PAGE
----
Ken Salazar, he’s of Mexican American descent, but he points that his family has been living where he lives for 400 years, so he didn't immigrate anywhere. (Laughter.)
The Irish who left behind a land of famine. The Germans who fled persecution. The Scandinavians who arrived eager to pioneer out west. The Polish. The Russians. The Italians. The Chinese. The Japanese. The West Indians. The huddled masses who came through Ellis Island on one coast and Angel Island on the other. (Applause.) All those folks, before they were “us,” they were “them.”
And when each new wave of immigrants arrived, they faced resistance from those who were already here. They faced hardship. They faced racism. They faced ridicule. But over time, as they went about their daily lives, as they earned a living, as they raised a family, as they built a community, as their kids went to school here, they did their part to build a nation.
They were the Einsteins and the Carnegies. But they were also the millions of women and men whose names history may not remember, but whose actions helped make us who we are; who built this country hand by hand, brick by brick. (Applause.) They all came here knowing that what makes somebody an American is not just blood or birth, but allegiance to our founding principles and the faith in the idea that anyone from anywhere can write the next great chapter of our story.
And that’s still true today. Just ask Alan Aleman. Alan is here this afternoon -- where is Alan? He's around here -- there he is right here. (Applause.) Alan was born in Mexico. (Applause.) He was brought to this country by his parents when he was a child. Growing up, Alan went to an American school, pledged allegiance to the American flag, felt American in every way -- and he was, except for one: on paper.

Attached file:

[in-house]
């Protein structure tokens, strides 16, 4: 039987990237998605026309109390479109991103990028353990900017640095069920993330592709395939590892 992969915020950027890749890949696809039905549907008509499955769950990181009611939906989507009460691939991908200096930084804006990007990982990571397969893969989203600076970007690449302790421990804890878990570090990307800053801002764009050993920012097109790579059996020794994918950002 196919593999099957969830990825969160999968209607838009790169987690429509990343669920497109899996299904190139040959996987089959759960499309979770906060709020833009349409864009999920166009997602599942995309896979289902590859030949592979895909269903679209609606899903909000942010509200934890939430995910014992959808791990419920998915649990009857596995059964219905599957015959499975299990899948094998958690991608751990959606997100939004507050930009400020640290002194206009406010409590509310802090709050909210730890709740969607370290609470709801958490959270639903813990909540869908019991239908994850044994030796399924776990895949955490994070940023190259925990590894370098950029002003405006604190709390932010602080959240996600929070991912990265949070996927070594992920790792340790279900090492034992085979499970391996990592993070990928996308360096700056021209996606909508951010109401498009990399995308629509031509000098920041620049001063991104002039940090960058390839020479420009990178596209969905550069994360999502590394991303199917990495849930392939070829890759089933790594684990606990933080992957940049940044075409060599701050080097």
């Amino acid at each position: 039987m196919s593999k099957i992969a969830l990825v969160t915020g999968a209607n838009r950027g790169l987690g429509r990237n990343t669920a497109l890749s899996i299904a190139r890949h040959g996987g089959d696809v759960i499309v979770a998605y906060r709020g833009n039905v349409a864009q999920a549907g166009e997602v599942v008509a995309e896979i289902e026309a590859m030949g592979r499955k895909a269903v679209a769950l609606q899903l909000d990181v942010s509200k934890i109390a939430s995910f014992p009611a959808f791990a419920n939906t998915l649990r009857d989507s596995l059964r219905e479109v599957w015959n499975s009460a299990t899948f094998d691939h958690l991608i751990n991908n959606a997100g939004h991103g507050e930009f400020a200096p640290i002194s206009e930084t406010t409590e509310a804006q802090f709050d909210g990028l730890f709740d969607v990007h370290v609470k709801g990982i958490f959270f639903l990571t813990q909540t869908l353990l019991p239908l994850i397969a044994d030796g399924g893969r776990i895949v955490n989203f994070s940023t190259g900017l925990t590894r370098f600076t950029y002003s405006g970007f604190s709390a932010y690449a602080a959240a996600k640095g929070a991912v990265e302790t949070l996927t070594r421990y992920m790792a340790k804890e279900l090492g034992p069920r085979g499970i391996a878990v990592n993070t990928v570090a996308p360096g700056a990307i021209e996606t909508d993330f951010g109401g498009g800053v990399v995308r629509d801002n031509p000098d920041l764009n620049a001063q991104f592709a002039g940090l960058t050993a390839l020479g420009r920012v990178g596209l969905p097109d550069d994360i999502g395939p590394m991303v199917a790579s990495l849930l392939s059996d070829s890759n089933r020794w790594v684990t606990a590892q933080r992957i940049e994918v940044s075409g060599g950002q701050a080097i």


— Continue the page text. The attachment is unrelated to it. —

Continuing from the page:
In high school, Alan watched his friends come of age -- driving around town with their new licenses, earning some extra cash from their summer jobs at the mall. He knew he couldn’t do those things. But it didn’t matter that much. What mattered to Alan was earning an education so that he could live up to his God-given potential.
Last year, when Alan heard the news that we were going to offer a chance for folks like him to emerge from the shadows -- even if it's just for two years at a time -- he was one of the first to sign up. And a few months ago he was one of the first people in Nevada to get approved. (Applause.) In that moment, Alan said, “I felt the fear vanish. I felt accepted.”
So today, Alan is in his second year at the College of Southern Nevada. (Applause.) Alan is studying to become a doctor. (Applause.) He hopes to join the Air Force. He’s working hard every single day to build a better life for himself and his family. And all he wants is the opportunity to do his part to build a better America. (Applause.)
So in the coming weeks, as the idea of reform becomes more real and the debate becomes more heated, and there are folks who are trying to pull this thing apart, remember Alan and all those who share the same hopes and the same dreams. Remember that this is not just a debate about policy. It’s about people. It’s about men and women and young people who want nothing more than the chance to earn their way into the American story.
Throughout our history, that has only made our nation stronger. And it’s how we will make sure that this century is the same as the last: an American century welcoming of everybody who aspires to do something more, and who is willing to work hard to do it, and is willing to pledge that allegiance to our flag.
Thank you. God bless you. And God bless the United States of America. (Applause.)
This article is from the archive of our partner The Wire.